Tuesday, March 20, 2012

Feedsack Quilts

     In my last blog, I introduced myself, and let you all know who I am. This week I'd like to talk about feedsack quilts and the fabric. You will find these primarily in the South, but due to the popularity of the era they are popping up everywhere.
     I remember growing up and we had these delicious patterned quilts that were so heavy, but boy did they help keep us warm at night. I fell in love with all the different fabric patterns they had in them. Now they didn't neccessarily match well, but somehow they worked together. Some were hawaiin print, some were dogs and children, and some were just plaid..but they worked. I often wondered where did this fascinating fabric come from. My grandmother and mom told me that they were feedsack fabric. In fact my mom had clothes made from feedsack fabric, and had some favorites that she still remembers.     
     Feedsack fabric came from, you guessed it, feedsacks! Folks that did not have a lot of money would make clothing, and quilts from feedsacks. Flour, sugar, birdseed, amoung other items came in feedsacks.
     Feedsack quilts, or pieced quilts were constructed of one whole piece of sack cloth at the bottom as used for backing, then usually cotton, or wool was used for the batting, and then the quilt top. These quilts were primarily tied, and then the binding would be applied using various types of fabric. Yoyo quilts just had round circles cut, handhemmed under and pulled tight making it look like a yoyo. These were primarily used for summer quilts, but I have seen yoyos used for a multitude of items such as doileys and tablecloths.
     Feedsack fabric is known by many different names now as manufacturers are producing it by the scores as the popularity is growing. Every once in a while you can find a whole feedsack, but it can be pricey. Two companies that I like particularly well is Blue Hill, as shown in the orange, yellow, and pink photo. The fabric is pretty close as to what was used. The other company I like using is Aunt Grace's fabric line. These are usually the more juvenille prints such as the photo of the blue dogs I have been collecting feedsack fabric for years and always come across new and interesting pieces that I MUST have! Most of this fabric you can find online at www.etsy.com.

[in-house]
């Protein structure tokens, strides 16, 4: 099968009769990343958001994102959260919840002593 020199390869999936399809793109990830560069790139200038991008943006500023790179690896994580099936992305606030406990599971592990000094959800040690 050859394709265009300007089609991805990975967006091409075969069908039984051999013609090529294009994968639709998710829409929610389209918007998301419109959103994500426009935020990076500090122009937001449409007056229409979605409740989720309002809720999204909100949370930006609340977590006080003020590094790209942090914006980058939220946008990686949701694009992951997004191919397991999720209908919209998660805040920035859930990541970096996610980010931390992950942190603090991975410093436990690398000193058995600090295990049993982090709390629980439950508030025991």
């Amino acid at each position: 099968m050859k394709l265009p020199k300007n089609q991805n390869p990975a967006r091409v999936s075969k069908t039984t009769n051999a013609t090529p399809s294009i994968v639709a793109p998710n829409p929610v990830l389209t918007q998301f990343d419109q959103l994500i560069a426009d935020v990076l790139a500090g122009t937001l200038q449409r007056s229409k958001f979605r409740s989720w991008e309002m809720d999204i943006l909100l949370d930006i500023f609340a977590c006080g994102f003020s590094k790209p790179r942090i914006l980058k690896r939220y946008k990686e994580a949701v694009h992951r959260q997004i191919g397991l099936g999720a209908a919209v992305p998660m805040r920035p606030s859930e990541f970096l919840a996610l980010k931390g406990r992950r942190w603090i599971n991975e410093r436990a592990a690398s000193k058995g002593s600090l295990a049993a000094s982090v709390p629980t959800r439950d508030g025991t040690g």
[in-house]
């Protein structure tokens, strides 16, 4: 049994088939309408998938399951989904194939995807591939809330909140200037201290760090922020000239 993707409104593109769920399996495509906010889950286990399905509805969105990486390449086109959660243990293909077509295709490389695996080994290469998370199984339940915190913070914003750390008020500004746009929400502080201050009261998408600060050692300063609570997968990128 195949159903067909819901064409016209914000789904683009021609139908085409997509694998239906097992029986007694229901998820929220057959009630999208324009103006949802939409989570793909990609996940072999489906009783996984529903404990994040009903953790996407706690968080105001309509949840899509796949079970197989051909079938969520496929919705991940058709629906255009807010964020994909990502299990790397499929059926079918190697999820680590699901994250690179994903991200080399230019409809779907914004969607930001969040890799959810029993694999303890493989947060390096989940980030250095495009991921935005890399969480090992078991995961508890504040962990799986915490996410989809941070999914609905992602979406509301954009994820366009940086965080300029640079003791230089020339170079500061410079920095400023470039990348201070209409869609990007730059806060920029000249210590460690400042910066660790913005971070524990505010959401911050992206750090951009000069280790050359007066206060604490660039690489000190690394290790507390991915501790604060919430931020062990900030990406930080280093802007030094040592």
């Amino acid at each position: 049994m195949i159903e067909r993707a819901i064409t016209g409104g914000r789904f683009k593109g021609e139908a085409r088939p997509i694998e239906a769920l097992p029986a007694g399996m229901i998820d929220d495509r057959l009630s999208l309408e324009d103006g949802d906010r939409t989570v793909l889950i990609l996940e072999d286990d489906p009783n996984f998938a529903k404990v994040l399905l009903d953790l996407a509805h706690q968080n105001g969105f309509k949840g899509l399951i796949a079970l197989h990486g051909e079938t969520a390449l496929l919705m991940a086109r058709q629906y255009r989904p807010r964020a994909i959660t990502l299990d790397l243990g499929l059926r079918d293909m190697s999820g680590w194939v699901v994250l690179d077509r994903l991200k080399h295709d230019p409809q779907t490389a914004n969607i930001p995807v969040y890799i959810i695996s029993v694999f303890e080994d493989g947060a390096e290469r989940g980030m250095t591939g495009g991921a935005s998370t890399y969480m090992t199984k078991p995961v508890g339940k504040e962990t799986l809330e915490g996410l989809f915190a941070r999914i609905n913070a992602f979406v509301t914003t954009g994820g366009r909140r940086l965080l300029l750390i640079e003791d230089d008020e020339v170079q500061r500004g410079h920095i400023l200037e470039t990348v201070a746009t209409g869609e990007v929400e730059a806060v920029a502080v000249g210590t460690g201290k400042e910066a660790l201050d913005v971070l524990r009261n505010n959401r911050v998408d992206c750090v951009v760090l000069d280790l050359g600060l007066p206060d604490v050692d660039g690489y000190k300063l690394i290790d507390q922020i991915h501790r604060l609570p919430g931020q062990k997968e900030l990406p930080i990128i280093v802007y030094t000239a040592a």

The red gingham check quilt is one that I finished not too long ago and you can find it at my store at www.rosebudsoriginals.etsy.com

     I am in the process of working on a feedsack reproduction lap quilt as shown in the photo and it'll be ready to list soon, unless I fall in love with it too much, then....
I guess what they say is true, "What was old once, becomes new again". Happy fabric hunting, and may God Bless.

Rosebuds Originals
Rose Baker

Tuesday, March 13, 2012

Home Art

Home Art 

   I am new to all of this. So, I'll start by introducing myself and who I am. My name is Rose Baker, and I am part of the millions of  people that found that they have a creative streck. I'm a kid from the 60's, way before computer was even a thought, and probably before Bill Gates had been born. How we spent our time as sewing, crafting and creating..yes we had chores to do, but for most women we sewed. We even had classes called Home Economics where if we didn't learn at home, we had someone to teach us, and grade us!

 About a year and half ago I lost my job due to the great downsizing of America, and was faced with    " What do I want to do with my life", and " Where do I want to start". I remember at one time, lifetimes ago, I loved to create things, taking something ordinary and turning them into works of art. My passion happens to be textile arts. I love to quilt. Now I grew up with quilts and crocheted items, but no one ever taught me. The closest that I had was a grandmother that taught me how to sew..that was it. I self-taught myself how to take it steps further thanks to some pretty wonderful folks at www.about.com/quilting, and by reading various magazines to get that tidbit of info that couldn't find elsewhere. I admit I'm a bit of a dinosaur, I don't long arm quilt as lots of others do like my idol Lynette Jensen of Thimbleberries. I still do mine the old fashioned way, by hand pricked fingers and all! I love feeling like I am literally part of the piece, and quilting the way they did years before my time.

 I love the history of quilts, and textile art, so in the weeks to come I will be blogging about quilts and other textile arts. So, if you love quilts and textile arts..well this blog maybe just a perfect fit for you.
Should you wish to see a bevy of gorgeous quilts, please visit etsy which is one of the largest ecommerce marketplace for textile arts.  www.etsy.com  www.etsy.com/shops/rosebudsoriginals